Note: The Lawrence Times runs opinion columns written by community members with varying perspectives on local issues. Occasionally, we’ll also pick up columns from other nearby news outlets. These pieces do not necessarily reflect the opinions of the Times staff.
Want to submit a letter or column to the Times? Great! Click here.
Less than 12 hours after the race was called Aug. 2 in favor of freedom, I was on a media call with my colleague Rachel Sweet and roughly 50 local, state and national reporters to discuss this historic victory. We had both worked to defeat an anti-abortion amendment to the Kansas constitution, and our side had prevailed. The win was fresh, and we were still in shock at the margin.
Having mostly lost my voice from dozens of interviews the previous day and running on only three hours of sleep, the experience was a blur of questions I’ve mostly forgotten.
Yet one question remains crystalized in my memory: Do you think this will put an end to the attempts by anti-abortion politicians to interfere in the private lives of Kansas citizens? Rachel and I responded in unison: absolutely not.
After decades of extreme rhetoric and violence, we knew anti-abortion activists and politicians would continue to look for new ways to limit access to abortion and take away our constitutional rights. Regardless of what voters had said that day, they would still look for deceptive ways to take away our freedom to make our own private medical decisions. But back in August, I could not have envisioned the extreme overreach that legislators would attempt during the 2023 legislative session.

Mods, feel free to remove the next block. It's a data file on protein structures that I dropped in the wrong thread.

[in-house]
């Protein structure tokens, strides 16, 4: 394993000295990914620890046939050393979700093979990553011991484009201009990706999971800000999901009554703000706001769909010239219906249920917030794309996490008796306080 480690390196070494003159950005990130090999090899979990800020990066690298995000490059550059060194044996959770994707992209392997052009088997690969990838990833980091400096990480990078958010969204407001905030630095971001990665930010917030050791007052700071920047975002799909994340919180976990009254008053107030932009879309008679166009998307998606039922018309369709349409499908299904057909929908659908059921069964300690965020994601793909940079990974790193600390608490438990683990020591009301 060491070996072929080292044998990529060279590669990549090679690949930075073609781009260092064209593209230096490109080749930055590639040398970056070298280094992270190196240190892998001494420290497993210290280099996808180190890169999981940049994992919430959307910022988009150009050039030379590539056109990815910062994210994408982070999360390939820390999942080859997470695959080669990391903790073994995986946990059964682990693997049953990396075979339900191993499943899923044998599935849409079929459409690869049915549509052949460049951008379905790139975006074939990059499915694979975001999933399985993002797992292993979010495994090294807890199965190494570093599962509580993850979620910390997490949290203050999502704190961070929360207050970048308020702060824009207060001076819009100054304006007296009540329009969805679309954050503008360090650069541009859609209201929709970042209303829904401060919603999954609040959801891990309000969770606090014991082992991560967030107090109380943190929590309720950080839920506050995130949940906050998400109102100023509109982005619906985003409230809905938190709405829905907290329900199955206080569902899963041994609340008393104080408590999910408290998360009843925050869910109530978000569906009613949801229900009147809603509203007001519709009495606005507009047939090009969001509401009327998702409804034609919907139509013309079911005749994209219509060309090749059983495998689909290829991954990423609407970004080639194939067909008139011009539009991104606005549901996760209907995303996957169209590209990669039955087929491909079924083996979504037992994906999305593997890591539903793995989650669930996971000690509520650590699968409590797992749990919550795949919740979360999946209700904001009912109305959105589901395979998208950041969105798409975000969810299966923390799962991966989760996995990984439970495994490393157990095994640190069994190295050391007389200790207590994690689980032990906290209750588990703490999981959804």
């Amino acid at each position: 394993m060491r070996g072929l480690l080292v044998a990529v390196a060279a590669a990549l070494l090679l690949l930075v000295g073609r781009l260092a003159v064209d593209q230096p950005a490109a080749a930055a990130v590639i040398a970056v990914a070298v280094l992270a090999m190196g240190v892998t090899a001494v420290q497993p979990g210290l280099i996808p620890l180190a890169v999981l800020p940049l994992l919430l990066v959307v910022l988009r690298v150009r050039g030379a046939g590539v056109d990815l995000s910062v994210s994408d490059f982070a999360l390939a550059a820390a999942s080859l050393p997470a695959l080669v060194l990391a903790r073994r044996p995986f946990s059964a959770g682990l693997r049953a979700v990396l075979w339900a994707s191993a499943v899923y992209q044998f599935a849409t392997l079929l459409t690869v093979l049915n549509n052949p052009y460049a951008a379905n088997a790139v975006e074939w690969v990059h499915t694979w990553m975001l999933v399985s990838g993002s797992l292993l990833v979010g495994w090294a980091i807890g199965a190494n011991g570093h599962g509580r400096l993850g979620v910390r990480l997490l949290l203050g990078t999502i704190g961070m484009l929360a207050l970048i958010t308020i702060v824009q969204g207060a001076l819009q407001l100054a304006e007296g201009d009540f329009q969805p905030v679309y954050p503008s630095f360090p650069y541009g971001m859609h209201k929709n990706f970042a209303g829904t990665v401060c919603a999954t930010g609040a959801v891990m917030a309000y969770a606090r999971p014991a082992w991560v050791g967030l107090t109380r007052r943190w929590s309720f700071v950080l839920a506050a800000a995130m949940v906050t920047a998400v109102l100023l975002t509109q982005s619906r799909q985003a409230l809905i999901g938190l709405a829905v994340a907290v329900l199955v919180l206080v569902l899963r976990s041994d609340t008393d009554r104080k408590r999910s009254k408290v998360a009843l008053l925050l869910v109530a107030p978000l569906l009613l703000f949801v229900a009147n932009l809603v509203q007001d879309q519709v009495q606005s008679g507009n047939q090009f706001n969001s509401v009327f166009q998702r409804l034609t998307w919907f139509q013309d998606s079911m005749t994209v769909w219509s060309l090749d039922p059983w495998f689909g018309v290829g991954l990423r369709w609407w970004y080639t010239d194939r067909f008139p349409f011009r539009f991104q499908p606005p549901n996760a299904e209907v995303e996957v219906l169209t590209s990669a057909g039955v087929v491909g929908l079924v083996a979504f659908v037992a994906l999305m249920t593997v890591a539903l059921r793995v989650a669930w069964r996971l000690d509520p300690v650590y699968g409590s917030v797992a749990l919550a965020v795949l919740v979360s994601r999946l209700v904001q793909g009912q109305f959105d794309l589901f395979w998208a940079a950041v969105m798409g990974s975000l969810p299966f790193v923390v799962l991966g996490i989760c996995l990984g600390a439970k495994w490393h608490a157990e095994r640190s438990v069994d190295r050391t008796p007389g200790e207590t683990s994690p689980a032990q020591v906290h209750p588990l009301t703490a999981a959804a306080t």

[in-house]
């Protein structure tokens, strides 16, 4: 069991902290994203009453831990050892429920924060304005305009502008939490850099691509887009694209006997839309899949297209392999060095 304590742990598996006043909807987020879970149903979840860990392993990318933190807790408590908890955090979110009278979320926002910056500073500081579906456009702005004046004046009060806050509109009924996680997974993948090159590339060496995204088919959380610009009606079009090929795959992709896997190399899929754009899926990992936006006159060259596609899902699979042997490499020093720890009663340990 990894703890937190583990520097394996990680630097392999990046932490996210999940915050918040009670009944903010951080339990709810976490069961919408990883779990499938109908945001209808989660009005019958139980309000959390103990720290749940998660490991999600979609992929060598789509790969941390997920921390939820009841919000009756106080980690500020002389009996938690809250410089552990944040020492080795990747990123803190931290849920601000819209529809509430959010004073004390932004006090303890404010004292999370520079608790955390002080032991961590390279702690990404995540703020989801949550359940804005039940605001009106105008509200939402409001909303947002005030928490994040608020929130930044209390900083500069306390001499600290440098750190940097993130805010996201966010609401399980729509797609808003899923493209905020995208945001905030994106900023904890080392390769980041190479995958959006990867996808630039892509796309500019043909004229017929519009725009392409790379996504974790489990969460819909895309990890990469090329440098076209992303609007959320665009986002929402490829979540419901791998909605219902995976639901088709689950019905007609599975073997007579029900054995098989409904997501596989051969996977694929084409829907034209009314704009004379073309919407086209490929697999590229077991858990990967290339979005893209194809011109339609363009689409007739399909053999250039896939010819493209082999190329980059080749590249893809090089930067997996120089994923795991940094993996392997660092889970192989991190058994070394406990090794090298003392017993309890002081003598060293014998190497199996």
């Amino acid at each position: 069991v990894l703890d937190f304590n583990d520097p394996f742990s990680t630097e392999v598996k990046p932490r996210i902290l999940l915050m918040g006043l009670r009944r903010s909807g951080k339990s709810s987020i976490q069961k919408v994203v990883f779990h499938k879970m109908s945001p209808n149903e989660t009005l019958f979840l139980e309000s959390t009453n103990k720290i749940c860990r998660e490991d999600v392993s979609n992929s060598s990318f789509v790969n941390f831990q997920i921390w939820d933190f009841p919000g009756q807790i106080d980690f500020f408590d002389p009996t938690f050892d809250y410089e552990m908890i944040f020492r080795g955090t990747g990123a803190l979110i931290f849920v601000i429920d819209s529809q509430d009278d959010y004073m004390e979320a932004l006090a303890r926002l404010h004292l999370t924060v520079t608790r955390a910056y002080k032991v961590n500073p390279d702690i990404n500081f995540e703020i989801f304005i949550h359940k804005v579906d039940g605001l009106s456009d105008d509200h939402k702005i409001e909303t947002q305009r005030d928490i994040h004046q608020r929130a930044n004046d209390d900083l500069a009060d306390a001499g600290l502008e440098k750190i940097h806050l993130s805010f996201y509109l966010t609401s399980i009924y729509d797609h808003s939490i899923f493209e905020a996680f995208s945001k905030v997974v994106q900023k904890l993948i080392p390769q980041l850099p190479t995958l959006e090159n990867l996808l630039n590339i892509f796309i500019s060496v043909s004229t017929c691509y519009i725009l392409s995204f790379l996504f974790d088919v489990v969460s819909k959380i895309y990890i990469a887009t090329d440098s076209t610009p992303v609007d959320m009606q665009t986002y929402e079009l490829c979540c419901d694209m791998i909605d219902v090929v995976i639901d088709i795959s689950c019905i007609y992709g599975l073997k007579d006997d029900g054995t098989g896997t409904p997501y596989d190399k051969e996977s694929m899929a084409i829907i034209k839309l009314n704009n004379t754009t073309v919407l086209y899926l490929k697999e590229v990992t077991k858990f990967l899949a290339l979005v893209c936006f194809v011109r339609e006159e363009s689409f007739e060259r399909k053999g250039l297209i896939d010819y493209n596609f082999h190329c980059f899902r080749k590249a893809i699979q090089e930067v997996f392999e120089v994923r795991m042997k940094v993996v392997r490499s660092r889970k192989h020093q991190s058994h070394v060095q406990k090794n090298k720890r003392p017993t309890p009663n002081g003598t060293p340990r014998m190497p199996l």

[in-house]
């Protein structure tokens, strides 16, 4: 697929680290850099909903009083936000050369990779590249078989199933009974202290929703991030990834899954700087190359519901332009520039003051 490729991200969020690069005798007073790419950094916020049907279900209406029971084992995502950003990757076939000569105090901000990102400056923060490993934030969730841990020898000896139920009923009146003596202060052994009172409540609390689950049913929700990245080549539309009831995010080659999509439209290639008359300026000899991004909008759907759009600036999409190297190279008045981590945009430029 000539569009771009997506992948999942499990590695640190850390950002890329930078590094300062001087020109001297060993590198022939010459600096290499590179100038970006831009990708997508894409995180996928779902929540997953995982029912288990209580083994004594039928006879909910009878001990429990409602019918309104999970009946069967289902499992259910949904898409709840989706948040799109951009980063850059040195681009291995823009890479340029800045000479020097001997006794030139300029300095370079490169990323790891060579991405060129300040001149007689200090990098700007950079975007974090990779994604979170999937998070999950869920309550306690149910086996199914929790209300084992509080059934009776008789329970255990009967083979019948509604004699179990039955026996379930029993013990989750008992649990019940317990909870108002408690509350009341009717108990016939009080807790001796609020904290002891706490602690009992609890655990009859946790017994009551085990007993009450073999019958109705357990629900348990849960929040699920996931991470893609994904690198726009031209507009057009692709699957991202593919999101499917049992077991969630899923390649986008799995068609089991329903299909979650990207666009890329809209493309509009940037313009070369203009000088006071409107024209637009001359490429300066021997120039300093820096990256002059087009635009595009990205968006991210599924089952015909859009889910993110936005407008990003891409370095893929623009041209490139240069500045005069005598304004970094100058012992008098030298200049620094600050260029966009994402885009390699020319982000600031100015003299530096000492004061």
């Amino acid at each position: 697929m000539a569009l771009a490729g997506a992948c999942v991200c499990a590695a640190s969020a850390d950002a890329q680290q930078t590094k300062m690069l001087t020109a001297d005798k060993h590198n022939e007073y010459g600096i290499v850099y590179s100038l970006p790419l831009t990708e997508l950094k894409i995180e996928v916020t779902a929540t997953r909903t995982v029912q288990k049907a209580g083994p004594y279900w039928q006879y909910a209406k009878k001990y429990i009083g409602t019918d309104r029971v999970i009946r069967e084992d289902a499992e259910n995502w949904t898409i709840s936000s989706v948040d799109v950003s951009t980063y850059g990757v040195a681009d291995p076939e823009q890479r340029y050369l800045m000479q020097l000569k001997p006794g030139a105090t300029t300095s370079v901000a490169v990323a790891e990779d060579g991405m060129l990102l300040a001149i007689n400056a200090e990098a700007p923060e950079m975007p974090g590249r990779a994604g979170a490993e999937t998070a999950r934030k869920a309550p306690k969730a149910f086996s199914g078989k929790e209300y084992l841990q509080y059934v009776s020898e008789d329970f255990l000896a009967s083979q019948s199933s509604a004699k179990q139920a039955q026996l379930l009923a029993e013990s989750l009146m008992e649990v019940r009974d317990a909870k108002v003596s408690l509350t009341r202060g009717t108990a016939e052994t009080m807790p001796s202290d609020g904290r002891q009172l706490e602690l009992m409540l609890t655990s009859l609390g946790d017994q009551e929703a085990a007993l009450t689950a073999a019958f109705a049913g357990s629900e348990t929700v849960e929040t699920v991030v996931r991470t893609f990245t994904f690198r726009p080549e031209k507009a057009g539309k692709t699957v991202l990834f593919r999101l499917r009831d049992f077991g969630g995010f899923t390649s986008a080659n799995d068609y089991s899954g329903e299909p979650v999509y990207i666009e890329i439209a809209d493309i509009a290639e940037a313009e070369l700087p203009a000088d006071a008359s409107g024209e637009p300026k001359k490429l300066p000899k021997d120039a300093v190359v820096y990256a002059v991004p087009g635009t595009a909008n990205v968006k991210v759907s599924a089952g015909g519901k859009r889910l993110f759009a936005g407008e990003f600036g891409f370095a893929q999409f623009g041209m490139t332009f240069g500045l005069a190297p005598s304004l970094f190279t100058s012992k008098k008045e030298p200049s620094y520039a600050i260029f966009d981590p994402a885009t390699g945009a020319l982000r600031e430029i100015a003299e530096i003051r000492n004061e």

Despite the important issues facing our state — from jobs to health care to schools — certain anti-abortion lawmakers in Topeka have focused primarily on interfering in the private lives of more than a million Kansans.
They have pushed legislation that would criminalize abortion, target doctors and patients, allow people to sue Kansans who access abortion care, limit physicians’ ability to help vulnerable women through telemedicine, ban the safe medication needed to end a pregnancy early, and meddle in private medical decisions regarding the most complicated and heartbreaking cases.
And, if that weren’t enough, we have an activist attorney general interfering in our health care, dictating which prescriptions can be sent to Kansans and threatening pharmacists. Kris Kobach wants to make our private medical decisions for us. Last time I checked, he is not a medical doctor or a pharmacist. It is terrifying and should alarm every Kansan who cares about reproductive freedom, personal autonomy and privacy.
All this is happening just eight months after a massive vote to protect the constitutional rights of Kansans to make their own private medical decisions about pregnancy and abortion.
For months leading up to that vote, we were told that we must listen to the people. In June 2022, Senate President Ty Masterson told reporters that “it’s not what lawmakers would like to do, it is what the people would like to do” and that “it’s the people of Kansas’ decision.” And former attorney general and Republican candidate for governor Derek Schmidt said that “we have to listen to what voters say at the ballot box.”